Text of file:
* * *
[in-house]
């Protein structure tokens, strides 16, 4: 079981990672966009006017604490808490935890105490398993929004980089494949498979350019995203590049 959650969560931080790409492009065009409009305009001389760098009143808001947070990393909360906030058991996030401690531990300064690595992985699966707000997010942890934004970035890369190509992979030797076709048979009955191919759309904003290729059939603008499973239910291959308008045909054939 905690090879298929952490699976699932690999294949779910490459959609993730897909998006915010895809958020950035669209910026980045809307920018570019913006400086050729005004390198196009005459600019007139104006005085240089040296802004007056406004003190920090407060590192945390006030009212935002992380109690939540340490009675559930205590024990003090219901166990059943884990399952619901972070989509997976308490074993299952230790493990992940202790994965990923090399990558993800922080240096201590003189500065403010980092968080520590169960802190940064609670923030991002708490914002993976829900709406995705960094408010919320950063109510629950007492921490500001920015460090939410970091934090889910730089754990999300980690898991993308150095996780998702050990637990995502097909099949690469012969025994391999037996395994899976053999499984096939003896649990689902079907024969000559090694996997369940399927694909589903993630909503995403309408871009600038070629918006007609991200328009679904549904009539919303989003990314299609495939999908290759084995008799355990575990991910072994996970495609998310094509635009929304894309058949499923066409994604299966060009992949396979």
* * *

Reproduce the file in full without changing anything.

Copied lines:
[in-house]
């Protein structure tokens, strides 16, 4: 079981990672966009006017604490808490935890105490398993929004980089494949498979350019995203590049 959650969560931080790409492009065009409009305009001389760098009143808001947070990393909360906030058991996030401690531990300064690595992985699966707000997010942890934004970035890369190509992979030797076709048979009955191919759309904003290729059939603008499973239910291959308008045909054939 905690090879298929952490699976699932690999294949779910490459959609993730897909998006915010895809958020950035669209910026980045809307920018570019913006400086050729005004390198196009005459600019007139104006005085240089040296802004007056406004003190920090407060590192945390006030009212935002992380109690939540340490009675559930205590024990003090219901166990059943884990399952619901972070989509997976308490074993299952230790493990992940202790994965990923090399990558993800922080240096201590003189500065403010980092968080520590169960802190940064609670923030991002708490914002993976829900709406995705960094408010919320950063109510629950007492921490500001920015460090939410970091934090889910730089754990999300980690898991993308150095996780998702050990637990995502097909099949690469012969025994391999037996395994899976053999499984096939003896649990689902079907024969000559090694996997369940399927694909589903993630909503995403309408871009600038070629918006007609991200328009679904549904009539919303989003990314299609495939999908290759084995008799355990575990991910072994996970495609998310094509635009929304894309058949499923066409994604299966060009992949396979």